The recent reported outbreaks and fatalities of the COVID-19 disease may impact mental health by elevating anxiety worldwide. COVID-19 is the disease caused by severe acute respiratory syndrome coronavirus 2 (SARS-CoV-2). A quick query on Google for COVID-19 returns well over half a billion results.
Before the emergence of COVID-19, anxiety disorders already rank as one of the most common mental health problems globally. According to University of Oxford research, anxiety disorders, the most widespread of mental health disorders, impacted an estimated 284 million people in 2017 worldwide. In the U.S. alone, anxiety disorders affect an estimated 40 million adults according to the Anxiety and Depression Association of America.
Environmental factors that may increase the risk of anxiety disorders include early childhood trauma and life experiences. There may be a genetic component to anxiety disorders. A research study published in Psychiatry and Clinical Neuroscience in 2015, attributes 30 to 50 percent to heritability for anxiety disorders.
The neuroanatomy of fear many involve many regions of the brain, including the amygdala, ventromedial hypothalamus, hippocampus, nucleus accumbens, BNST (bed nucleus of stria terminalis), the inframlimic cortex (among various parts of the prefrontal cortex), insular cortex, and other brain regions based on various neuroscience research with animal models.
The amygdala (named after the Greek word for almond—“amygdale”), an almond-shaped set of neurons in the medial temporal lobe, is part of the limbic system. It is the neural network that mediates emotional learning and behavior. It plays a major role in mediating fear and other emotions.
Anxiety disorders impact children and adults and may be manifested by excessive fear and avoidance. Examples of anxiety disorders include panic disorder, generalized anxiety disorder, substance or medication-induced anxiety disorder, separation anxiety disorder, social anxiety disorder, anxiety disorder due to medical condition, specific phobia, agoraphobia, and selective mutism, according to the fifth edition of the Diagnostic and Statistical Manual of Mental Disorders (DSM-5) by the American Psychiatric Association (APA). Posttraumatic stress disorder (PTSD), and obsessive-compulsive disorder (OCD) are closely related to anxiety disorders but have different DSM-5 categories.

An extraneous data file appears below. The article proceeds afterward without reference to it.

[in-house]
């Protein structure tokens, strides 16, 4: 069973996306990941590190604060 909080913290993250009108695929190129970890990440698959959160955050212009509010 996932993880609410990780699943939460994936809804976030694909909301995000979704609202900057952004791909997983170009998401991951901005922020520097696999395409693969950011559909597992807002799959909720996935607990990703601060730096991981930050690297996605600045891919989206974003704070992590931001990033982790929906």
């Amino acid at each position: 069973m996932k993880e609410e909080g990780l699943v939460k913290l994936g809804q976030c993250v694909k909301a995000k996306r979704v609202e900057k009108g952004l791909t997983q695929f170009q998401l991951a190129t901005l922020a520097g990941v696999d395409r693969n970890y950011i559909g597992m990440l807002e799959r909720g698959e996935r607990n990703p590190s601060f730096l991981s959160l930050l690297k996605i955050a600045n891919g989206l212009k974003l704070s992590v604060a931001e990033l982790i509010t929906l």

According to the Mayo Clinic, common symptoms of anxiety include sleep issues, challenges on thinking or focusing on topics other than what is triggering the worrying, sweating, trembling, restlessness, tension, nervousness, hyperventilation, challenges controlling worrying, avoiding anxiety triggers, increased heart rate, gastrointestinal issues, and a sense of impending doom, danger or panic.
To manage normal anxiety, there are many steps that people can take such as getting adequate sleep, proper nutrition, and regular exercise. Make time for fun and relaxation, such as hobbies, meditation, yoga, or even listening to music to redirect the mind and calm the body. Above all, it is important to identify what is triggering the feelings of apprehension and create a plan.
If COVID-19 is elevating anxiety, create a plan, do not panic. Practice good hygiene by washing hands often for at least 20 seconds with soap, avoiding touching the face with hands (especially the eyes, nose, and mouth), covering coughs with the elbow or tissue, and staying at home if sick. Stock supplies (food, medications, hygiene products, etc.) in the case of a 14-day or longer quarantine. Get a seasonal flu shot. Postpone nonessential travel, especially to areas with active outbreaks. Employers and education institutions can set up virtual classrooms, use remote (video, Web, telecommunications) conferencing for meetings, allow working from home, postpone large gatherings, and encourage staying at home if sick.
Mental health professionals such as psychiatrists and psychologists may assist in determining anxiety disorders that are not due to medical conditions. Anxiety disorders are treatable. Depending on the anxiety disorder, treatment may include medications (e.g. anti-anxiety, antidepressants, and beta-blockers), managing the symptoms, cognitive behavioral therapy, and psychotherapy.
Experiencing anxiety now and then is a normal part of life. It is not unusual to temporarily feel anxious when facing stressful situations, uncertainty, or extreme challenges. The emotions of anxiety and fear in confronting a real threat are part of the survival instinct.
Anxiety might become problematic when it becomes persistent or impairs day-to-day tasks, performing at work or school, rational decision-making, and maintaining healthy relationships. In those cases, there is no stigma in seeking out professional assistance—mental health is as important as physical health.